REVIEW: Spirit Hunters #2

The opening of this book lets us know exactly what happened to Becky With The Good Hair. I crack myself up sometimes.

Ahem…Spirit Hunters is about exactly what the title implies, and trails a group of diverse paranormal investigators as they hunt goblins and ghosties. Well, maybe not hunt them, but when people are being killed at a carnival that’s come to town, the group is quick to investigate.

I’ve always thought that paranormal investigation books can be slow and pretty monotonous, and it takes an inventive mind to keep the reader’s attention through a subject that a lot of people take interest in. Even though this is the second installment of this series, it is wrapped up in its own neat little package, and reading the first issue is not a necessity to understand what is happening. Pat Shand and Dave Franchini are fantastic at fleshing out each of the characters without throwing tons of information at us that will soon be forgotten due to sheer overload on our fragile brain squish. The farther you read into the story, the more interesting the team becomes, and each of them hints at their own little quirks and bits of backstory. This world feels very realistic without losing the paranormal aspect of it, and I will have to say that I quite enjoy the perfect balance of having a foot in two worlds, yet feeling perfectly stable.

The character of Ellen quickly became my favorite, and she has the power to see to the “other side” without overdoing it. She’s not over sexed, idiotic, or any other stereotypical things that are just played out. Ellen is smart and in touch with her gift without it consuming her and directing the entire book’s attention towards her character alone.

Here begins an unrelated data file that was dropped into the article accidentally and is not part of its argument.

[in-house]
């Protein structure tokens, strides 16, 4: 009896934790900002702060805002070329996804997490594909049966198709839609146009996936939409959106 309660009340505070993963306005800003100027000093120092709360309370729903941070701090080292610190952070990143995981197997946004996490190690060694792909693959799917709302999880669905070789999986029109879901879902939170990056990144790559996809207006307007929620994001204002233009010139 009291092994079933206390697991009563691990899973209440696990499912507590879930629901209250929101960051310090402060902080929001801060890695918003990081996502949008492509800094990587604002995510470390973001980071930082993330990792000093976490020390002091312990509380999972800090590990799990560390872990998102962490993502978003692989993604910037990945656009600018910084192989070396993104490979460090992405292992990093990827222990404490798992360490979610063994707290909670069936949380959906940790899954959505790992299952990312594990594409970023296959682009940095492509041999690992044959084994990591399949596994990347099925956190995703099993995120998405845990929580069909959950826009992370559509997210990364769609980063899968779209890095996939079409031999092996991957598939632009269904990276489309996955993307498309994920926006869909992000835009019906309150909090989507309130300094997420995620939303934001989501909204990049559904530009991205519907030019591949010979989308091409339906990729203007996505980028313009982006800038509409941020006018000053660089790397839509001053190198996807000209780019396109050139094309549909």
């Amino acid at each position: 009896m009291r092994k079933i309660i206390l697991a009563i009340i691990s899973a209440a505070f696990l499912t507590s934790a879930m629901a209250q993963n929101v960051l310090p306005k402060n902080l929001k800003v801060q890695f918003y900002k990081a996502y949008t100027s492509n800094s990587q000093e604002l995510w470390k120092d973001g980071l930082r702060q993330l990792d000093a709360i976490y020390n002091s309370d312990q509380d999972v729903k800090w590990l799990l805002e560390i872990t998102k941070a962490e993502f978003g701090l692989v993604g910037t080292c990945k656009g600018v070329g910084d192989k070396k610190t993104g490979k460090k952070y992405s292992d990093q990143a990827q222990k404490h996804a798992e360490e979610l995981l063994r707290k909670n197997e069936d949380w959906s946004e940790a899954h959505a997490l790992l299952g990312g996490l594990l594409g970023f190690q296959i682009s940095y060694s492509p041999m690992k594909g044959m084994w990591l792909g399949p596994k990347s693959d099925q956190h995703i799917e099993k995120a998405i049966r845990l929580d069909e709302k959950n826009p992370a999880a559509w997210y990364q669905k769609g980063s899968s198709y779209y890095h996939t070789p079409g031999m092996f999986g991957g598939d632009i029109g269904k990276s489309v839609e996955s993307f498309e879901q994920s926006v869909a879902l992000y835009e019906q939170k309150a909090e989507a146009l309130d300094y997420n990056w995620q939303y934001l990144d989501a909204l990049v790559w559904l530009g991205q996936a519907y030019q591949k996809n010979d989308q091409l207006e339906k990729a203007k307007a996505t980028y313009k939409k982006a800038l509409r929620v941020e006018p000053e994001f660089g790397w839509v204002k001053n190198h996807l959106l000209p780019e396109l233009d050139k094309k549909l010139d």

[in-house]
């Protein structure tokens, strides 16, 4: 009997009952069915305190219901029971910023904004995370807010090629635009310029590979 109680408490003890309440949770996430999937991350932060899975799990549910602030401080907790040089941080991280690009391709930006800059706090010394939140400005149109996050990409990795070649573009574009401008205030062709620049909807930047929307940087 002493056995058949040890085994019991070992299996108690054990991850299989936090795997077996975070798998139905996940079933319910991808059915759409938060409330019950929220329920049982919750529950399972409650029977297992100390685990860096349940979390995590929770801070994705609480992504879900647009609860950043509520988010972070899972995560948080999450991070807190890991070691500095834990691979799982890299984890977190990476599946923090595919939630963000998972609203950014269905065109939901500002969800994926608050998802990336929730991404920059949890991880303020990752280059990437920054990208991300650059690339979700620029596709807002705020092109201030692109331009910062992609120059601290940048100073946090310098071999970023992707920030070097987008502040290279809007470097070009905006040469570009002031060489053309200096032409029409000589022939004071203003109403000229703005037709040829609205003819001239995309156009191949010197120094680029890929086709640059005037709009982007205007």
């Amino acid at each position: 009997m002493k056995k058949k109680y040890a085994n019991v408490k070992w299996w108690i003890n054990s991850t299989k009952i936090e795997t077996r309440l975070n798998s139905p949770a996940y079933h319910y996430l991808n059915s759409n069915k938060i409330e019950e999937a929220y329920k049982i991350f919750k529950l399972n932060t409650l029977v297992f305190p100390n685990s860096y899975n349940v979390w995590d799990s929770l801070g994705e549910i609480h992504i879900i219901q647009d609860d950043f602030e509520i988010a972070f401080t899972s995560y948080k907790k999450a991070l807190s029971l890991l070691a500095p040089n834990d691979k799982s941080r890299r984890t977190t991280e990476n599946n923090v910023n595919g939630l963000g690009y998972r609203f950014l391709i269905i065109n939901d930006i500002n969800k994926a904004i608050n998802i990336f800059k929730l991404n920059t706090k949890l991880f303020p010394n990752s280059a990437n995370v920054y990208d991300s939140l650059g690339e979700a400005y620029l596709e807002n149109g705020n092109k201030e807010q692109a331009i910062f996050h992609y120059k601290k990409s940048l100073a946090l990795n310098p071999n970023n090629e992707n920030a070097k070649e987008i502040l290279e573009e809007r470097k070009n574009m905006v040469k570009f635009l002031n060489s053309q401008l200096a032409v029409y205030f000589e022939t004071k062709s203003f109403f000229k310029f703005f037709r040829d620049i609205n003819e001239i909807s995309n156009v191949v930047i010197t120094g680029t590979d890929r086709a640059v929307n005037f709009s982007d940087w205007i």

Allan Otero does some pretty bad ass art, I’m going to just say it. I was extremely pleased with how hyper-realistic these characters looked, all while making them very divergent in their appearance. Age, race, and implied gender are so easy to distinguish, and you can tell that Allan is a master of his craft. Oh, and Jorge Cortes; those colors are some grade A stunning pieces of work. Everything transitions smoothly without bleeding together and looking messy, and damn does he know how to color a monster. The two working together tie this book up with a neat little bow, extra sprinkles on top.

The covers are ideal for someone who is interested in old school paranormal illustrations with a modern twist, and there isn’t a bad one in the bunch. My personal favorite is by Noah Salonga because it almost has a humorous feel, and just incredible composition all around. Plus I have a fondness for carousels and pretty ladies, I’ll admit it.

Basically, I liked this book a lot more than I thought I would, but I’m quite the pessimistic optimist, or something like that. Point being, it was great and I needs me some mores.

Story: 5 Stars
Artwork: 5 Stars
Colors: 5 Stars
Covers: 5 Stars

This issue is written by Pat Shand & Dave Franchini, drawn by Allan Otero, colored by Jorge Cortes, and lettered by Taylor Esposito.

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